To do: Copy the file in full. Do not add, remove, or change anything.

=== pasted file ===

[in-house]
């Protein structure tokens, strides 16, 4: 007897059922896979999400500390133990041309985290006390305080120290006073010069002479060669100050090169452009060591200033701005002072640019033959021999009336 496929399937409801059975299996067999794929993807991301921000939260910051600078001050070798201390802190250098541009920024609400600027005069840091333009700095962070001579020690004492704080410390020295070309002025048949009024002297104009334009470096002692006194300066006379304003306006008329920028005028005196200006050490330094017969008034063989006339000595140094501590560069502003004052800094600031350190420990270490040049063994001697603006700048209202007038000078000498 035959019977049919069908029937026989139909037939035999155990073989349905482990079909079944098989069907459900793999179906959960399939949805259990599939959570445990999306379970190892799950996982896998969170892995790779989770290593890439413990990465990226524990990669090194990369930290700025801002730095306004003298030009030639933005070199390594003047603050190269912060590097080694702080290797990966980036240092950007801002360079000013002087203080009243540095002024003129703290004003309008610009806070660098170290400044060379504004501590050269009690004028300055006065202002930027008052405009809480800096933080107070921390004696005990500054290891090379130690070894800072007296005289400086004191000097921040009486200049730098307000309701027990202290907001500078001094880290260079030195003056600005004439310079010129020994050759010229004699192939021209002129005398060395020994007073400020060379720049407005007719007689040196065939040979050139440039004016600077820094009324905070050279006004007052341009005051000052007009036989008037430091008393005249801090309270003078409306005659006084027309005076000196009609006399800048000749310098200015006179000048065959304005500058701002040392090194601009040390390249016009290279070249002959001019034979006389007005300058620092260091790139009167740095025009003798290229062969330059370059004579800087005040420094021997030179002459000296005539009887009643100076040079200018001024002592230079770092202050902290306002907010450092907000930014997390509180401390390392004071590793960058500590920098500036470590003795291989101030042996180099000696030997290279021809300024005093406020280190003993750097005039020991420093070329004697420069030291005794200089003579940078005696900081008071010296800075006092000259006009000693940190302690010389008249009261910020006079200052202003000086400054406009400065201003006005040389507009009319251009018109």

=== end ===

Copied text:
[in-house]
């Protein structure tokens, strides 16, 4: 007897059922896979999400500390133990041309985290006390305080120290006073010069002479060669100050090169452009060591200033701005002072640019033959021999009336 496929399937409801059975299996067999794929993807991301921000939260910051600078001050070798201390802190250098541009920024609400600027005069840091333009700095962070001579020690004492704080410390020295070309002025048949009024002297104009334009470096002692006194300066006379304003306006008329920028005028005196200006050490330094017969008034063989006339000595140094501590560069502003004052800094600031350190420990270490040049063994001697603006700048209202007038000078000498 035959019977049919069908029937026989139909037939035999155990073989349905482990079909079944098989069907459900793999179906959960399939949805259990599939959570445990999306379970190892799950996982896998969170892995790779989770290593890439413990990465990226524990990669090194990369930290700025801002730095306004003298030009030639933005070199390594003047603050190269912060590097080694702080290797990966980036240092950007801002360079000013002087203080009243540095002024003129703290004003309008610009806070660098170290400044060379504004501590050269009690004028300055006065202002930027008052405009809480800096933080107070921390004696005990500054290891090379130690070894800072007296005289400086004191000097921040009486200049730098307000309701027990202290907001500078001094880290260079030195003056600005004439310079010129020994050759010229004699192939021209002129005398060395020994007073400020060379720049407005007719007689040196065939040979050139440039004016600077820094009324905070050279006004007052341009005051000052007009036989008037430091008393005249801090309270003078409306005659006084027309005076000196009609006399800048000749310098200015006179000048065959304005500058701002040392090194601009040390390249016009290279070249002959001019034979006389007005300058620092260091790139009167740095025009003798290229062969330059370059004579800087005040420094021997030179002459000296005539009887009643100076040079200018001024002592230079770092202050902290306002907010450092907000930014997390509180401390390392004071590793960058500590920098500036470590003795291989101030042996180099000696030997290279021809300024005093406020280190003993750097005039020991420093070329004697420069030291005794200089003579940078005696900081008071010296800075006092000259006009000693940190302690010389008249009261910020006079200052202003000086400054406009400065201003006005040389507009009319251009018109």